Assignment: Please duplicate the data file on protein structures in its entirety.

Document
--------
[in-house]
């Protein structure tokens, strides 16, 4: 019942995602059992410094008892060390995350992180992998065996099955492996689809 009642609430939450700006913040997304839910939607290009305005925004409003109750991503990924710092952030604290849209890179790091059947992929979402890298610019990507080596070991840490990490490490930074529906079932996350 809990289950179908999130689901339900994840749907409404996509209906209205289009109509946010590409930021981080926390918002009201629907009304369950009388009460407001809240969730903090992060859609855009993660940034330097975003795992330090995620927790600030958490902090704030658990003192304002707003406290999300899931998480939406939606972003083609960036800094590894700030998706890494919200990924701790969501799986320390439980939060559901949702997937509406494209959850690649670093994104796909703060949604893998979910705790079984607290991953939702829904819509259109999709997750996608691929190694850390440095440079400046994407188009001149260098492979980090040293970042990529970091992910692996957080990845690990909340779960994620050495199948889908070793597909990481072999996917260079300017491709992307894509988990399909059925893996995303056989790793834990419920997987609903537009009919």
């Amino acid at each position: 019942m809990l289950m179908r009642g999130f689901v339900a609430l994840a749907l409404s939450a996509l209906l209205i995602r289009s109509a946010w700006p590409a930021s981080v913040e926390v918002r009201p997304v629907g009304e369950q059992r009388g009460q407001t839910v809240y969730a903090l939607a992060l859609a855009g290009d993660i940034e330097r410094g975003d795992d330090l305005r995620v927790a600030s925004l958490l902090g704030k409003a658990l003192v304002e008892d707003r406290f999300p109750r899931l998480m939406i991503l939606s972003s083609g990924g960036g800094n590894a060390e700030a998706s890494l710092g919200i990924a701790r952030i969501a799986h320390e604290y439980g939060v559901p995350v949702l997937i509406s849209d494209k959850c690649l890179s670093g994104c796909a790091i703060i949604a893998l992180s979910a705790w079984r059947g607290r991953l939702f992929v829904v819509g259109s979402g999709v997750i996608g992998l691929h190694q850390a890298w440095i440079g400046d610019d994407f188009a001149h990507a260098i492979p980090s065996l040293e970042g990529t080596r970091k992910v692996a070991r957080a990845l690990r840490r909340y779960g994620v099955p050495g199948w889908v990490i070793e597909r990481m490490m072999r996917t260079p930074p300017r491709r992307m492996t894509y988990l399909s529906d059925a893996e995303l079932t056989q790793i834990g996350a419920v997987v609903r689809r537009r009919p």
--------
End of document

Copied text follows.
[in-house]
């Protein structure tokens, strides 16, 4: 019942995602059992410094008892060390995350992180992998065996099955492996689809 009642609430939450700006913040997304839910939607290009305005925004409003109750991503990924710092952030604290849209890179790091059947992929979402890298610019990507080596070991840490990490490490930074529906079932996350 809990289950179908999130689901339900994840749907409404996509209906209205289009109509946010590409930021981080926390918002009201629907009304369950009388009460407001809240969730903090992060859609855009993660940034330097975003795992330090995620927790600030958490902090704030658990003192304002707003406290999300899931998480939406939606972003083609960036800094590894700030998706890494919200990924701790969501799986320390439980939060559901949702997937509406494209959850690649670093994104796909703060949604893998979910705790079984607290991953939702829904819509259109999709997750996608691929190694850390440095440079400046994407188009001149260098492979980090040293970042990529970091992910692996957080990845690990909340779960994620050495199948889908070793597909990481072999996917260079300017491709992307894509988990399909059925893996995303056989790793834990419920997987609903537009009919």
């Amino acid at each position: 019942m809990l289950m179908r009642g999130f689901v339900a609430l994840a749907l409404s939450a996509l209906l209205i995602r289009s109509a946010w700006p590409a930021s981080v913040e926390v918002r009201p997304v629907g009304e369950q059992r009388g009460q407001t839910v809240y969730a903090l939607a992060l859609a855009g290009d993660i940034e330097r410094g975003d795992d330090l305005r995620v927790a600030s925004l958490l902090g704030k409003a658990l003192v304002e008892d707003r406290f999300p109750r899931l998480m939406i991503l939606s972003s083609g990924g960036g800094n590894a060390e700030a998706s890494l710092g919200i990924a701790r952030i969501a799986h320390e604290y439980g939060v559901p995350v949702l997937i509406s849209d494209k959850c690649l890179s670093g994104c796909a790091i703060i949604a893998l992180s979910a705790w079984r059947g607290r991953l939702f992929v829904v819509g259109s979402g999709v997750i996608g992998l691929h190694q850390a890298w440095i440079g400046d610019d994407f188009a001149h990507a260098i492979p980090s065996l040293e970042g990529t080596r970091k992910v692996a070991r957080a990845l690990r840490r909340y779960g994620v099955p050495g199948w889908v990490i070793e597909r990481m490490m072999r996917t260079p930074p300017r491709r992307m492996t894509y988990l399909s529906d059925a893996e995303l079932t056989q790793i834990g996350a419920v997987v609903r689809r537009r009919p």